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Expected Thant to Hold That Emissary Cannot Probe Status of Jews in Arab Lands

July 24, 1968
See Original Daily Bulletin From This Date

Secretary-General U Thant was expected this week to agree publicly with the Arab position that the condition of Jews in Arab states cannot be investigated by an emissary who would look into the status of civilians in the Middle East war zone. It was known that the legal division of the UN Secretariat has provided Mr. Thant with an opinion that ‘humanitarian’ resolutions adopted by the Security Council and General Assembly last year were not intended to cover Jewish communities in Arab states. This opinion was expected to be accepted by Mr. Thant in a progress report scheduled for release later this week on his secret negotiations to send a special “humanitarian” envoy to the area.

Arab envoys have sought since early this year to have Mr. Thant open a second investigation of conditions of Arab civilians in Israeli-occupied territories. Israel has been concerned over what is regarded as mistreatment of Jews in Egypt, Syria and Iraq and has taken the position that a UN emissary must look into this situation as well.

An Israeli source said that its UN mission was In possession of Mr. Thant’s report and would make a formal reply soon. The mission has asked the Israel Foreign Ministry for instructions. It was believed that one question was whether Israel would accept a UN emissary who was not authorized to look into the condition of Jewish communities in Arab countries.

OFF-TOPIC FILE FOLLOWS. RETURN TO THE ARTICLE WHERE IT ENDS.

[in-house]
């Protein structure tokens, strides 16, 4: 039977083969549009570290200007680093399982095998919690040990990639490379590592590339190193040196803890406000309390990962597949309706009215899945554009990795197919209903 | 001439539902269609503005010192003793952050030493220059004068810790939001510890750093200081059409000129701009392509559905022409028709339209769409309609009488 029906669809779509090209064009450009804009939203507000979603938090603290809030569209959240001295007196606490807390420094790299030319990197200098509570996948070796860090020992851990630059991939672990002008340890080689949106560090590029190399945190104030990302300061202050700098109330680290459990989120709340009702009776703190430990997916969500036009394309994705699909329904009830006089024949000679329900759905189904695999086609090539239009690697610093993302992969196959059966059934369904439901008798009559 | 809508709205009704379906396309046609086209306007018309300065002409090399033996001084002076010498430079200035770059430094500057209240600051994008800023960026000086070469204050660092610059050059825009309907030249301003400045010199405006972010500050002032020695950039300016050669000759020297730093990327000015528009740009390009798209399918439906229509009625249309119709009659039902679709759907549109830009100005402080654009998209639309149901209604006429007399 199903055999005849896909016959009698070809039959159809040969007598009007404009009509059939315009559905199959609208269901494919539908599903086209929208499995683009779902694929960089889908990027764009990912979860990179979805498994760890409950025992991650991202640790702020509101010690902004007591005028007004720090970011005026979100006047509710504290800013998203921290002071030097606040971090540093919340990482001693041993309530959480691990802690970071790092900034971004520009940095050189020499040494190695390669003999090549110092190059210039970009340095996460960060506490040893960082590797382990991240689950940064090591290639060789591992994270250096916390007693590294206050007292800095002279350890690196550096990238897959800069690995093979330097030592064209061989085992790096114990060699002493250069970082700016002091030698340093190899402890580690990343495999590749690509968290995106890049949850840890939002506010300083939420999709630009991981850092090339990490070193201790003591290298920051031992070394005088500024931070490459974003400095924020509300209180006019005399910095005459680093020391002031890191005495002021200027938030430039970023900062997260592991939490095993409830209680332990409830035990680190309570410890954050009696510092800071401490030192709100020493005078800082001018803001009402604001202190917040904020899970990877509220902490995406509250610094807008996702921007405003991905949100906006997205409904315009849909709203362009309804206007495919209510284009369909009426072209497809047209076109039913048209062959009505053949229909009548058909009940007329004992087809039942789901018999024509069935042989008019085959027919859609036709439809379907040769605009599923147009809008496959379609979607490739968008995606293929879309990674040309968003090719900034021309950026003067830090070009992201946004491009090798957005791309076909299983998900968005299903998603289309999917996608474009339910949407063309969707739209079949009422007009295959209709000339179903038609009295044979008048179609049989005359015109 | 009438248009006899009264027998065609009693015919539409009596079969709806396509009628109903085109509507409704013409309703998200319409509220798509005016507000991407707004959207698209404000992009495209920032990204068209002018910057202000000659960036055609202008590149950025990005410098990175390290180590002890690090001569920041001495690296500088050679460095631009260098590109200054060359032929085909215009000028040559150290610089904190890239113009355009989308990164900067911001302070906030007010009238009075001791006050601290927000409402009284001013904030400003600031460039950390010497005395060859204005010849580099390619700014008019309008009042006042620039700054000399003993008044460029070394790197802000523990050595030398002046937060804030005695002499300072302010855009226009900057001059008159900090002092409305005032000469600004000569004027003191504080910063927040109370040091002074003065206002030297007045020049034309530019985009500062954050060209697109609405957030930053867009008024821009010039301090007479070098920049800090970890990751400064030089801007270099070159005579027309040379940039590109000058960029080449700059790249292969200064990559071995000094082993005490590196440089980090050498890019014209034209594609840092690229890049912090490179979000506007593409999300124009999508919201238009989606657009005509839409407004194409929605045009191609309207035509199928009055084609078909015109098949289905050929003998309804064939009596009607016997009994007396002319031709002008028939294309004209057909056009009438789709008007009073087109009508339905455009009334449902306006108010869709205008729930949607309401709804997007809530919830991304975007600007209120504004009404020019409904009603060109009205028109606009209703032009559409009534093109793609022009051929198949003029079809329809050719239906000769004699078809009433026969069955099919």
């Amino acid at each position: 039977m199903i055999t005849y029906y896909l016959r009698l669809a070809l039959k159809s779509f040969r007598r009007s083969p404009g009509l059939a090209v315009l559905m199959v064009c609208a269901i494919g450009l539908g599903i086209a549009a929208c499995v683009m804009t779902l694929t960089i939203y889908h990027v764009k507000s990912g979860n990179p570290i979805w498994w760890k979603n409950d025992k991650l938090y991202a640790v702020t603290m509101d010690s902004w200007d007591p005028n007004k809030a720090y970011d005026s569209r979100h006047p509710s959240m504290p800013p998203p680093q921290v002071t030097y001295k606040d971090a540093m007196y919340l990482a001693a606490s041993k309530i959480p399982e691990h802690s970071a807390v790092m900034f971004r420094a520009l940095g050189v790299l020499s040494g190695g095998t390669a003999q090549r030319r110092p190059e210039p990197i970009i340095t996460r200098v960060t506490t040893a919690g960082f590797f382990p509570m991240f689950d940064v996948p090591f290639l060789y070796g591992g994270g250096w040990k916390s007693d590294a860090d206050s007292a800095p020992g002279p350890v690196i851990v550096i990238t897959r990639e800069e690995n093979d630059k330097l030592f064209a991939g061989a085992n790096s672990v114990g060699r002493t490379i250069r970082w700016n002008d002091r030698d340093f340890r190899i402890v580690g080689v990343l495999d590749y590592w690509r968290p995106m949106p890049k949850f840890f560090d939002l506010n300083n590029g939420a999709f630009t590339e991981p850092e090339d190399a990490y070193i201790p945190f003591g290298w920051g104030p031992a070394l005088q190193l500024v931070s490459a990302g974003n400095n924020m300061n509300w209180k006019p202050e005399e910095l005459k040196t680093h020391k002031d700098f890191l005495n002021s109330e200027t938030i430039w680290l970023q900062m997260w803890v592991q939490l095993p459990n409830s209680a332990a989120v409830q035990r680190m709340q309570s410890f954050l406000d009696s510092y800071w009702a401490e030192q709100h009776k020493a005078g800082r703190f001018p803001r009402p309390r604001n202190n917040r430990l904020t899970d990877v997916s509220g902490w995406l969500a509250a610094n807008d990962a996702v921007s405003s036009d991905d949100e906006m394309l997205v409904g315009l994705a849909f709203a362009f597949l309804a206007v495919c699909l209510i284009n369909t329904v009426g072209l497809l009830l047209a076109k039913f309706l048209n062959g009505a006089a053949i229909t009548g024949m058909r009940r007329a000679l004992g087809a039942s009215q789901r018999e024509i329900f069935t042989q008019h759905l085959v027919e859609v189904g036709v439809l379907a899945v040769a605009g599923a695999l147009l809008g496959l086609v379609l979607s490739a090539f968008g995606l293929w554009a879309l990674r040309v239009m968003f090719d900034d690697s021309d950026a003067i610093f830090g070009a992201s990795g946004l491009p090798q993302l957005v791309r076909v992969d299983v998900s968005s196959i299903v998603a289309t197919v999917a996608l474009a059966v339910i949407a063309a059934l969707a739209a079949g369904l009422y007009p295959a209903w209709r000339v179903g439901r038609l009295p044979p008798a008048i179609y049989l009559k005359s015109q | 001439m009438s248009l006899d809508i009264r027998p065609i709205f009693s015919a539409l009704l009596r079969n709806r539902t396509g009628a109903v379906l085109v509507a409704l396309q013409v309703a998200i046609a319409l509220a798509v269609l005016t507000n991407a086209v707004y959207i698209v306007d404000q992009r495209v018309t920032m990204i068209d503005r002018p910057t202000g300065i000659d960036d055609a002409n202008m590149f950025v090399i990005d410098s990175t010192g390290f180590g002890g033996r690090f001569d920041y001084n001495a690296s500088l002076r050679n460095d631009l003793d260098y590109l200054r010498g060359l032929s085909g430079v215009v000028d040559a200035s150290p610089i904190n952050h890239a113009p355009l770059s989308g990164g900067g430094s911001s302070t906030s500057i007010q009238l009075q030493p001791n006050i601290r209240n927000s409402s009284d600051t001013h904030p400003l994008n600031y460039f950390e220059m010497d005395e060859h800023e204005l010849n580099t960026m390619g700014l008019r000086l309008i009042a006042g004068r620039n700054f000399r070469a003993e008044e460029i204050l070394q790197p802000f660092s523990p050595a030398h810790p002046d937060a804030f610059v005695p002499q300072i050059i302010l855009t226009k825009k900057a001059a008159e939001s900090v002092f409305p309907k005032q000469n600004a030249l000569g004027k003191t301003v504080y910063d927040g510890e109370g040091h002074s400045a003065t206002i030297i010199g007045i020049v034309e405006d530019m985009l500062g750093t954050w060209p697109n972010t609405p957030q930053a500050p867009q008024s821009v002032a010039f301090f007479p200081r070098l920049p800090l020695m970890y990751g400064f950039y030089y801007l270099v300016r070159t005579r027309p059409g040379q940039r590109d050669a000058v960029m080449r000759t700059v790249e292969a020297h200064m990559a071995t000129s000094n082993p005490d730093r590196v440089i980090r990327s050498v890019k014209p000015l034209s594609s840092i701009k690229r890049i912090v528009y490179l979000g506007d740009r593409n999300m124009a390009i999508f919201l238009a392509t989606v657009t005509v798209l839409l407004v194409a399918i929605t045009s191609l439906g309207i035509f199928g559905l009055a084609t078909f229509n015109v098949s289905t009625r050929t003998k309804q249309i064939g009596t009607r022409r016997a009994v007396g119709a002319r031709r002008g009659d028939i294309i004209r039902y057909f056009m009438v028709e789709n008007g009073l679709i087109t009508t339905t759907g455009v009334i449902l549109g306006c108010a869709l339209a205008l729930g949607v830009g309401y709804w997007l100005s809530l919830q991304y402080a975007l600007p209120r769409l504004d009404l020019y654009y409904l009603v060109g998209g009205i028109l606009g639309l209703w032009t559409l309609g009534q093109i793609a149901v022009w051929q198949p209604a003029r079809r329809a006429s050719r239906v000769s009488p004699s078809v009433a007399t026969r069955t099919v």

“Israel’s position is known to be that the Secretariat is submitting to Arab pressures and using legalistic arguments as an excuse to Justify, after the fact, a one-sided political decision,” The New York Post reported today.

Another UN envoy. Nils Goren-Gussing, was sent to look into the Middle East civilian situation last year. At that time, Mr. Thant said publicly that the resolutions authorizing the mission “might properly be interpreted as having application to the treatment…of both Arab and Jewish persons in the states directly concerned because of their participation in the war.”

Mr. Gussing toured Jewish shops in Damascus with a Syrian Government escort last summer, but Iraq and Egypt would not let him look into the status of Jews in those countries. All three countries are now known to oppose such an inquiry. The two UN resolutions concerned recommend “to governments concerned the scrupulous respect of the humanitarian principle governing…the protection of civilian persons in time of war, contained in the Geneva Convention.” Mr. Thant was instructed to “follow the effective implementation” of the resolutions.

(UN Middle East peace envoy Gunnar V. Jarring returned here Monday night. It was believed that he resumed his mediation efforts in the Middle East deadlock today, a UN source said.)

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